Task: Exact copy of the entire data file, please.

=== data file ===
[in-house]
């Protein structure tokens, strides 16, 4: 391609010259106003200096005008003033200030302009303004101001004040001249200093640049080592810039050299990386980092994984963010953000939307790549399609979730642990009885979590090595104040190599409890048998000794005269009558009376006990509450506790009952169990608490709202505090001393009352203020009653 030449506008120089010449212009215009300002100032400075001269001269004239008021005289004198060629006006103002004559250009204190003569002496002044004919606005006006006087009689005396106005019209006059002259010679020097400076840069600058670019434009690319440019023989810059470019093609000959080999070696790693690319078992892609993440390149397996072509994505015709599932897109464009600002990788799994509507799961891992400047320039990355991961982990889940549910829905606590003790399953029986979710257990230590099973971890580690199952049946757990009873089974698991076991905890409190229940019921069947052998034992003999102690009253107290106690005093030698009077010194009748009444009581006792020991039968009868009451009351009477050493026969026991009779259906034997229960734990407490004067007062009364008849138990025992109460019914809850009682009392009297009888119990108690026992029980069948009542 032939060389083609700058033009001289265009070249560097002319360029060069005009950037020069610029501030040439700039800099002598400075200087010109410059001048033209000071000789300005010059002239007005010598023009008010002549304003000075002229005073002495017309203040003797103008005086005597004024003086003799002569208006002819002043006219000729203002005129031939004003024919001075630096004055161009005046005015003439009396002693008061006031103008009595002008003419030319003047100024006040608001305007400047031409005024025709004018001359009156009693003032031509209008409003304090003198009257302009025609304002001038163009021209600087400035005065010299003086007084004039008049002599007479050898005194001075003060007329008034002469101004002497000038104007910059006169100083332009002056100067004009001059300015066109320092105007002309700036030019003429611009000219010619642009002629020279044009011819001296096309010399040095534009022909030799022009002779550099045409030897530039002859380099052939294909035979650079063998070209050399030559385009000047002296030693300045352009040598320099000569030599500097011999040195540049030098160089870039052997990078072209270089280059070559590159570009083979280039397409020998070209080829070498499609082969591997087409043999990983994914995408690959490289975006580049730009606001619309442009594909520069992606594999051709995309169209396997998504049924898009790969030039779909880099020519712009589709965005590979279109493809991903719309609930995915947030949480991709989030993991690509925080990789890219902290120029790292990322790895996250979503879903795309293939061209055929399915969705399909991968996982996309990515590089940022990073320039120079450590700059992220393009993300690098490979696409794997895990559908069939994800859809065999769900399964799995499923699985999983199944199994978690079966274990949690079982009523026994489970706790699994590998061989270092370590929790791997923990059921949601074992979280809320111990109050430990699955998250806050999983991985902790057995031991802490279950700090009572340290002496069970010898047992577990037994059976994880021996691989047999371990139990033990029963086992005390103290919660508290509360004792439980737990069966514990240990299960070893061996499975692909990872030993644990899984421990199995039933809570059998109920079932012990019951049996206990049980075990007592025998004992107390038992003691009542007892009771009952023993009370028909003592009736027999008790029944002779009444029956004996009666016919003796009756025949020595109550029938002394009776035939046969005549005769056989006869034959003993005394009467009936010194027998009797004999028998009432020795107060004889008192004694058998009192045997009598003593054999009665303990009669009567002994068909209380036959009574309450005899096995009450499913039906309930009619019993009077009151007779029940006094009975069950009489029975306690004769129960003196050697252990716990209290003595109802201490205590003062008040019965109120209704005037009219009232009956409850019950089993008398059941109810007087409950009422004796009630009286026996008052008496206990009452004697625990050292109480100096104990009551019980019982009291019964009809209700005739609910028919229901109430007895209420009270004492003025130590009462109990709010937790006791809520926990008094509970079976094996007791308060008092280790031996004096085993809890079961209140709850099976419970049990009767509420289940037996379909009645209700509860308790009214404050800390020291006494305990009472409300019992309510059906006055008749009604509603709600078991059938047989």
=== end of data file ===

[in-house]
């Protein structure tokens, strides 16, 4: 391609010259106003200096005008003033200030302009303004101001004040001249200093640049080592810039050299990386980092994984963010953000939307790549399609979730642990009885979590090595104040190599409890048998000794005269009558009376006990509450506790009952169990608490709202505090001393009352203020009653 030449506008120089010449212009215009300002100032400075001269001269004239008021005289004198060629006006103002004559250009204190003569002496002044004919606005006006006087009689005396106005019209006059002259010679020097400076840069600058670019434009690319440019023989810059470019093609000959080999070696790693690319078992892609993440390149397996072509994505015709599932897109464009600002990788799994509507799961891992400047320039990355991961982990889940549910829905606590003790399953029986979710257990230590099973971890580690199952049946757990009873089974698991076991905890409190229940019921069947052998034992003999102690009253107290106690005093030698009077010194009748009444009581006792020991039968009868009451009351009477050493026969026991009779259906034997229960734990407490004067007062009364008849138990025992109460019914809850009682009392009297009888119990108690026992029980069948009542 032939060389083609700058033009001289265009070249560097002319360029060069005009950037020069610029501030040439700039800099002598400075200087010109410059001048033209000071000789300005010059002239007005010598023009008010002549304003000075002229005073002495017309203040003797103008005086005597004024003086003799002569208006002819002043006219000729203002005129031939004003024919001075630096004055161009005046005015003439009396002693008061006031103008009595002008003419030319003047100024006040608001305007400047031409005024025709004018001359009156009693003032031509209008409003304090003198009257302009025609304002001038163009021209600087400035005065010299003086007084004039008049002599007479050898005194001075003060007329008034002469101004002497000038104007910059006169100083332009002056100067004009001059300015066109320092105007002309700036030019003429611009000219010619642009002629020279044009011819001296096309010399040095534009022909030799022009002779550099045409030897530039002859380099052939294909035979650079063998070209050399030559385009000047002296030693300045352009040598320099000569030599500097011999040195540049030098160089870039052997990078072209270089280059070559590159570009083979280039397409020998070209080829070498499609082969591997087409043999990983994914995408690959490289975006580049730009606001619309442009594909520069992606594999051709995309169209396997998504049924898009790969030039779909880099020519712009589709965005590979279109493809991903719309609930995915947030949480991709989030993991690509925080990789890219902290120029790292990322790895996250979503879903795309293939061209055929399915969705399909991968996982996309990515590089940022990073320039120079450590700059992220393009993300690098490979696409794997895990559908069939994800859809065999769900399964799995499923699985999983199944199994978690079966274990949690079982009523026994489970706790699994590998061989270092370590929790791997923990059921949601074992979280809320111990109050430990699955998250806050999983991985902790057995031991802490279950700090009572340290002496069970010898047992577990037994059976994880021996691989047999371990139990033990029963086992005390103290919660508290509360004792439980737990069966514990240990299960070893061996499975692909990872030993644990899984421990199995039933809570059998109920079932012990019951049996206990049980075990007592025998004992107390038992003691009542007892009771009952023993009370028909003592009736027999008790029944002779009444029956004996009666016919003796009756025949020595109550029938002394009776035939046969005549005769056989006869034959003993005394009467009936010194027998009797004999028998009432020795107060004889008192004694058998009192045997009598003593054999009665303990009669009567002994068909209380036959009574309450005899096995009450499913039906309930009619019993009077009151007779029940006094009975069950009489029975306690004769129960003196050697252990716990209290003595109802201490205590003062008040019965109120209704005037009219009232009956409850019950089993008398059941109810007087409950009422004796009630009286026996008052008496206990009452004697625990050292109480100096104990009551019980019982009291019964009809209700005739609910028919229901109430007895209420009270004492003025130590009462109990709010937790006791809520926990008094509970079976094996007791308060008092280790031996004096085993809890079961209140709850099976419970049990009767509420289940037996379909009645209700509860308790009214404050800390020291006494305990009472409300019992309510059906006055008749009604509603709600078991059938047989």